Facilities need enough staff to provide high-quality services.
Labor shortages are affecting many industries in Alabama and throughout the country, but few have been hit as hard as the nursing home industry. As AARP noted in an article on the staffing crisis, U.S. nursing homes have lost roughly 15 percent of their workforce since March 2020 — and that starting point was already lower than it should have been. The COVID-19 pandemic made it worse, but understaffing has been a significant problem for nursing homes for many years, and too often, it’s residents who suffer.
Understaffing is a major contributor to abuse and neglect.
We’ve represented many Alabama families in nursing home abuse and neglect cases, and understaffing was a factor in many if not most of those cases. Direct care is labor-intensive work, and residents suffer when there aren’t enough hands to do that work. Some of the ways understaffing can contribute to nursing home neglect include:
- Staff may not have time to thoroughly bathe residents or assist with toileting and changing clothes, leading to an increased risk of urinary tract infections (UTI) and other diseases.
- The facility may not have enough man-hours of labor to regularly turn residents in bed, leading to pressure ulcers (bedsores) that can become infected.
- Staff may not closely monitor residents while the residents are eating and drinking, leading to dehydration and malnutrition.
- Medical emergencies may not be attended to in a timely manner. For example, depending on the facility’s layout, if there are few staff who all happen to be at one end of the building, they may not even hear a resident’s bed alarm at the other end.
- The physical maintenance of the facility may be neglected, leading to poor lighting, cluttered hallways with trip hazards, and other dangers to residents.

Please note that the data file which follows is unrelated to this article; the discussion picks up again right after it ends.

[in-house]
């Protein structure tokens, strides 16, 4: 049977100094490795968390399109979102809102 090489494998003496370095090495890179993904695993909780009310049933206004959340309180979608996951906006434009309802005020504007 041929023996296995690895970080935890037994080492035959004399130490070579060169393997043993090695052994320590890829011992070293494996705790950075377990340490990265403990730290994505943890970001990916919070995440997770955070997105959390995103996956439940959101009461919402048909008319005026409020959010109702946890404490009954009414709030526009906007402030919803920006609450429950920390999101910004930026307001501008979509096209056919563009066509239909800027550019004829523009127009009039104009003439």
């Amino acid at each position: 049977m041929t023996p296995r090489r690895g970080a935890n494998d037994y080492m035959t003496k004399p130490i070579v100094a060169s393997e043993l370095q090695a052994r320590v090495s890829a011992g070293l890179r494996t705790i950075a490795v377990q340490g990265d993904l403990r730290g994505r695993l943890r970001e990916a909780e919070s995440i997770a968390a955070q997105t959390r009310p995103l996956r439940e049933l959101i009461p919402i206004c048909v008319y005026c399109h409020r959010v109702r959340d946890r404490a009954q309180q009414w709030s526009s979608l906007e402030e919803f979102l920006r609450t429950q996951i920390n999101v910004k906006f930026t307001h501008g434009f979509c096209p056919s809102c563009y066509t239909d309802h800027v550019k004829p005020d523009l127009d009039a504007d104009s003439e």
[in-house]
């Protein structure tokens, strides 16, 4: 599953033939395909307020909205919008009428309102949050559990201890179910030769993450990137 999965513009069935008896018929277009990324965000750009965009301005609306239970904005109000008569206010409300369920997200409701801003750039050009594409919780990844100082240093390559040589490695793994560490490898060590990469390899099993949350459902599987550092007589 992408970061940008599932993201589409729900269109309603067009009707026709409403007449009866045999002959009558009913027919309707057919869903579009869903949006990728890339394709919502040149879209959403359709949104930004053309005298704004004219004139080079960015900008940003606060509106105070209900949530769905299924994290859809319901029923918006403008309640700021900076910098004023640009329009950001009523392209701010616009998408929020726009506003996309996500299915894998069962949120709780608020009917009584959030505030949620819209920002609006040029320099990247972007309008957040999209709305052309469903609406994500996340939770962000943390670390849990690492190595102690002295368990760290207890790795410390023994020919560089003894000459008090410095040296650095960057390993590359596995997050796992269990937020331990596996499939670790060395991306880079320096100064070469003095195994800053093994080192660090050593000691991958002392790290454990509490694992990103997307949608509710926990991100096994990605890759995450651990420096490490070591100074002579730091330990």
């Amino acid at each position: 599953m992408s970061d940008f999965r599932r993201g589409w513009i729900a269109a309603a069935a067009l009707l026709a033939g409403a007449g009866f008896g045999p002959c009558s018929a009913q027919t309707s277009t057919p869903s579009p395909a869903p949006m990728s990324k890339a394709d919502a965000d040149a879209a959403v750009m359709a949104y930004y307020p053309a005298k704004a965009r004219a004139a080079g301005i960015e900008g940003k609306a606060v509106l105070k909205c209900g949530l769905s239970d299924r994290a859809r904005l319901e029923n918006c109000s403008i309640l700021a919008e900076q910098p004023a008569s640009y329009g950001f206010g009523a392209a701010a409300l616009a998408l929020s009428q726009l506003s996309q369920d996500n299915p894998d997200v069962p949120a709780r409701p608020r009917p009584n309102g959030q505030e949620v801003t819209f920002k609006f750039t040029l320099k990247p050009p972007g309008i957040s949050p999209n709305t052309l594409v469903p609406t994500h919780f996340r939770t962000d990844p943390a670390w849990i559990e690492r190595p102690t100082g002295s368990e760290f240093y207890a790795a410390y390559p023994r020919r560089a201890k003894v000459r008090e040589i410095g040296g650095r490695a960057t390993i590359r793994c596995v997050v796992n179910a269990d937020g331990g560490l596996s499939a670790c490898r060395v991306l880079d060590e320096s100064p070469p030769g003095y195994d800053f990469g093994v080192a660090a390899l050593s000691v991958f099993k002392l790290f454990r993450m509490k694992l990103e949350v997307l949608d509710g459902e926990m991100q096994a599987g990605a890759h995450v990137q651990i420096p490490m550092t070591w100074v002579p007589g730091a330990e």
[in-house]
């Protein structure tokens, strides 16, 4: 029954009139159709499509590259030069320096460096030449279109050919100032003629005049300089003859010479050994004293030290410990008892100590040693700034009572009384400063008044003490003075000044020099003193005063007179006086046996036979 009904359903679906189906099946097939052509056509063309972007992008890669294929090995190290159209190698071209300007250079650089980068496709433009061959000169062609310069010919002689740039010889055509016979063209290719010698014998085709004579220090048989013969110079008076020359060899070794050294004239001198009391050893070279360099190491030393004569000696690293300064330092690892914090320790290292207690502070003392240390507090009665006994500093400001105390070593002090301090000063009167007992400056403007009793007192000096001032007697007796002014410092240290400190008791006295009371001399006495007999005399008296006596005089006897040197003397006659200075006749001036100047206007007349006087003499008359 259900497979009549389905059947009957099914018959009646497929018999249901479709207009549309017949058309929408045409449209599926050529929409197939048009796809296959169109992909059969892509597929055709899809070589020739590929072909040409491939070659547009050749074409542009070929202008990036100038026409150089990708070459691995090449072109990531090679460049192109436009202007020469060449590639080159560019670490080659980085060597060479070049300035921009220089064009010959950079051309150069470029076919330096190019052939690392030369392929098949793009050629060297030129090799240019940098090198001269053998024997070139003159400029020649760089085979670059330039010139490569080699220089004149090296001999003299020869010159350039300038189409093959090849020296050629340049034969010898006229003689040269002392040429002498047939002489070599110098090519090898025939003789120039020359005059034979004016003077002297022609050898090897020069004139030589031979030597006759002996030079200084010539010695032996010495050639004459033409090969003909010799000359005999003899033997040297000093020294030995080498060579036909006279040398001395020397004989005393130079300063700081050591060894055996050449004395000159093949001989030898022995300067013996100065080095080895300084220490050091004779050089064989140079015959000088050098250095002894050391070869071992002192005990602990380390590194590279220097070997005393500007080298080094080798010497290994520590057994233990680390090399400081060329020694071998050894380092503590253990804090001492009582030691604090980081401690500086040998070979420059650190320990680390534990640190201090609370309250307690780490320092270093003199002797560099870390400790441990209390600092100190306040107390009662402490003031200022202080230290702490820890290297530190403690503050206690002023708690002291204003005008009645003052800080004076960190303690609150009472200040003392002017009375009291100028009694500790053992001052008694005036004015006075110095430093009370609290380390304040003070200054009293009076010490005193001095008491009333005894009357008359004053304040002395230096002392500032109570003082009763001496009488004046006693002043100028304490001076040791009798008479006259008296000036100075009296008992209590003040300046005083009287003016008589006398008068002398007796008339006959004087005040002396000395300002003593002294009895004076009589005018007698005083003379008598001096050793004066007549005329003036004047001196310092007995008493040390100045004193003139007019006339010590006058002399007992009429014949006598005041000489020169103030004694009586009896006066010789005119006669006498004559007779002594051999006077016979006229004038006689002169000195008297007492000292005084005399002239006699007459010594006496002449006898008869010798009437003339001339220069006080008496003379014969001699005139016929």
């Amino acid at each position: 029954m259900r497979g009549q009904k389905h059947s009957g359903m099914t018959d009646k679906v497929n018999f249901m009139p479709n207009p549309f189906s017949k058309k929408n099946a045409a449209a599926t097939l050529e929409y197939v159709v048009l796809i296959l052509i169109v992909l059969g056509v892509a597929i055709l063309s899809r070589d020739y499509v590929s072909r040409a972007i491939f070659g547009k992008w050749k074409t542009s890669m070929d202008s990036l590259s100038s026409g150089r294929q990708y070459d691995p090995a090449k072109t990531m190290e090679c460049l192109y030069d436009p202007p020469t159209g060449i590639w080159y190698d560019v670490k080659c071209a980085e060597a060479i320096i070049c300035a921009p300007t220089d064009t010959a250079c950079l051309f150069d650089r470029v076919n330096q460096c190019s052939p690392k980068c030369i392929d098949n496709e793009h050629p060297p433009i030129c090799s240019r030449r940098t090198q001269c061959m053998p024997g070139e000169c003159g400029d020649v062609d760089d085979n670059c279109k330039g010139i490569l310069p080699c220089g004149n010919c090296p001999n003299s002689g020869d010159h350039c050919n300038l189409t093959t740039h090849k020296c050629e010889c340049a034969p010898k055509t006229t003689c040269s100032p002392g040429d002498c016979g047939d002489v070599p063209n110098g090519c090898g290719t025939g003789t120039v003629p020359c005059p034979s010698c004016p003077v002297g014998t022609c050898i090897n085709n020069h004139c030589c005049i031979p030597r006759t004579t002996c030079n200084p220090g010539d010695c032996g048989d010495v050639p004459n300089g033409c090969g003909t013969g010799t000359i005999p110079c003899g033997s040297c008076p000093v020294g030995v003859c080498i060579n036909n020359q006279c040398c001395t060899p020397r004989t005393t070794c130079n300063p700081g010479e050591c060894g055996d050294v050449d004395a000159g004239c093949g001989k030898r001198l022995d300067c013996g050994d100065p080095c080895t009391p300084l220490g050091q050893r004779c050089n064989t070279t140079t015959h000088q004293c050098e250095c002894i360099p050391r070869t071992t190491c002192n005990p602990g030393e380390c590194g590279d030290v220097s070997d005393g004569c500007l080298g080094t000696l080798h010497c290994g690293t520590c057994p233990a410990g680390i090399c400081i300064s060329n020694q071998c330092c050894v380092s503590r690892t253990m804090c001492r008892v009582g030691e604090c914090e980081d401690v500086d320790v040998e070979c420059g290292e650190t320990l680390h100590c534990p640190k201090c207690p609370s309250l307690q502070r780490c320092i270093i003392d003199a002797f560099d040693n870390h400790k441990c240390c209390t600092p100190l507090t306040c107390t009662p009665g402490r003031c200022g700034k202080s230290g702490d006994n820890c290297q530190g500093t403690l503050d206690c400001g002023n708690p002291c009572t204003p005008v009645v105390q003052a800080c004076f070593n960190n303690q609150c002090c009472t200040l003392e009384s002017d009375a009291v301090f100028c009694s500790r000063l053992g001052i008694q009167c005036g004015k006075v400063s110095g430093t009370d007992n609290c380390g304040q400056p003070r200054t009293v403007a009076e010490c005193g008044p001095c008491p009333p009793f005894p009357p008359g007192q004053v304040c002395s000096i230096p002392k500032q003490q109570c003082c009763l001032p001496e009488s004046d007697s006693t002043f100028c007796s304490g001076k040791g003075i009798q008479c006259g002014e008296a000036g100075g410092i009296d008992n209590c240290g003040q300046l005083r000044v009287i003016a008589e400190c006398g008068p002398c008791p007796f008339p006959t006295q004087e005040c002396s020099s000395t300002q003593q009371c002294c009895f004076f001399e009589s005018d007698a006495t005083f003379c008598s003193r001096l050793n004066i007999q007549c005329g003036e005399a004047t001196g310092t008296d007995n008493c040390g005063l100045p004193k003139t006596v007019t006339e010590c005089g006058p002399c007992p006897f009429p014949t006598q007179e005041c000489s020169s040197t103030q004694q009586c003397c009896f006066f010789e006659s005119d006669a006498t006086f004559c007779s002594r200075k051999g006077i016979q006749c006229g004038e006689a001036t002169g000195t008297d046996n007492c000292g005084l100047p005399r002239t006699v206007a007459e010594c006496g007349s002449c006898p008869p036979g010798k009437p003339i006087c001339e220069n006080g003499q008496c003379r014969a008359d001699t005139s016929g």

- Understaffed facilities usually also have high turnover, which means staff are less familiar with residents’ needs and residents have less opportunity to become comfortable and build rapport with their caregivers. This environment allows neglect to fester.
In addition, understaffing creates a breeding ground for nursing home abuse. When a facility is sufficiently desperate for staff, management may skip background checks or hire people with significant red flags. They also may retain staff who show warning signs of abusive behavior because they lack other options. Moreover, when staff are stretched thin, their stress level increases — which, to be clear, is not an excuse, but it can exacerbate other problems.
Negligent facilities need to be held accountable.
It’s easy to point to the pandemic and broader economic problems as an excuse, but the truth is that nursing homes have a long history of putting profits ahead of resident care and safety. As Adelina Ramos, a certified nursing assistant (CNA) quoted in the AARP article, said: “These CEOs save money on short staffing. They keep that money, and at the end of the year, they get big bonuses for themselves while we’re working short all the time.”
That’s why we work so hard every day to hold negligent facilities accountable and pursue justice for victims of nursing home abuse and neglect. If your loved one was hurt in a nursing home or assisted living facility in Alabama, we would be honored to explain your legal rights and options. Give us a call or contact us online for a free consultation with an experienced Alabama nursing home negligence attorney.